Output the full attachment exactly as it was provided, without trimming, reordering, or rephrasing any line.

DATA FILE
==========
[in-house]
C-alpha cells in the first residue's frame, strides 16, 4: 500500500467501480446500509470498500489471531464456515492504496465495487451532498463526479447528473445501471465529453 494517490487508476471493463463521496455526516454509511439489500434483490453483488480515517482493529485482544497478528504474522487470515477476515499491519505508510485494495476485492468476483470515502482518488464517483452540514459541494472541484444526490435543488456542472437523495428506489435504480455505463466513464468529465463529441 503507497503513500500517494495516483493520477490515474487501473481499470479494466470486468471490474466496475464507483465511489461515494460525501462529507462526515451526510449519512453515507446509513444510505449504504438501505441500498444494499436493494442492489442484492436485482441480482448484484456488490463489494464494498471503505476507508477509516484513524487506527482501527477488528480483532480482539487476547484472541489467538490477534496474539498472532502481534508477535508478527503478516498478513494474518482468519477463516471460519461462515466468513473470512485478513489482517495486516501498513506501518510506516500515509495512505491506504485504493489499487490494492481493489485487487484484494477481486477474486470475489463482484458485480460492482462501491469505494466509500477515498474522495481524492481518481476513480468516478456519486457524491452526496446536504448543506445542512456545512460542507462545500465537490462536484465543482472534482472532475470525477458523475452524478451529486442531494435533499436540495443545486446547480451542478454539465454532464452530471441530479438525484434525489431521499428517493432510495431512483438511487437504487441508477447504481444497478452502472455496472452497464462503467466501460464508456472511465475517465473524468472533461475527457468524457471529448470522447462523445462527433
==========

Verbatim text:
[in-house]
C-alpha cells in the first residue's frame, strides 16, 4: 500500500467501480446500509470498500489471531464456515492504496465495487451532498463526479447528473445501471465529453 494517490487508476471493463463521496455526516454509511439489500434483490453483488480515517482493529485482544497478528504474522487470515477476515499491519505508510485494495476485492468476483470515502482518488464517483452540514459541494472541484444526490435543488456542472437523495428506489435504480455505463466513464468529465463529441 503507497503513500500517494495516483493520477490515474487501473481499470479494466470486468471490474466496475464507483465511489461515494460525501462529507462526515451526510449519512453515507446509513444510505449504504438501505441500498444494499436493494442492489442484492436485482441480482448484484456488490463489494464494498471503505476507508477509516484513524487506527482501527477488528480483532480482539487476547484472541489467538490477534496474539498472532502481534508477535508478527503478516498478513494474518482468519477463516471460519461462515466468513473470512485478513489482517495486516501498513506501518510506516500515509495512505491506504485504493489499487490494492481493489485487487484484494477481486477474486470475489463482484458485480460492482462501491469505494466509500477515498474522495481524492481518481476513480468516478456519486457524491452526496446536504448543506445542512456545512460542507462545500465537490462536484465543482472534482472532475470525477458523475452524478451529486442531494435533499436540495443545486446547480451542478454539465454532464452530471441530479438525484434525489431521499428517493432510495431512483438511487437504487441508477447504481444497478452502472455496472452497464462503467466501460464508456472511465475517465473524468472533461475527457468524457471529448470522447462523445462527433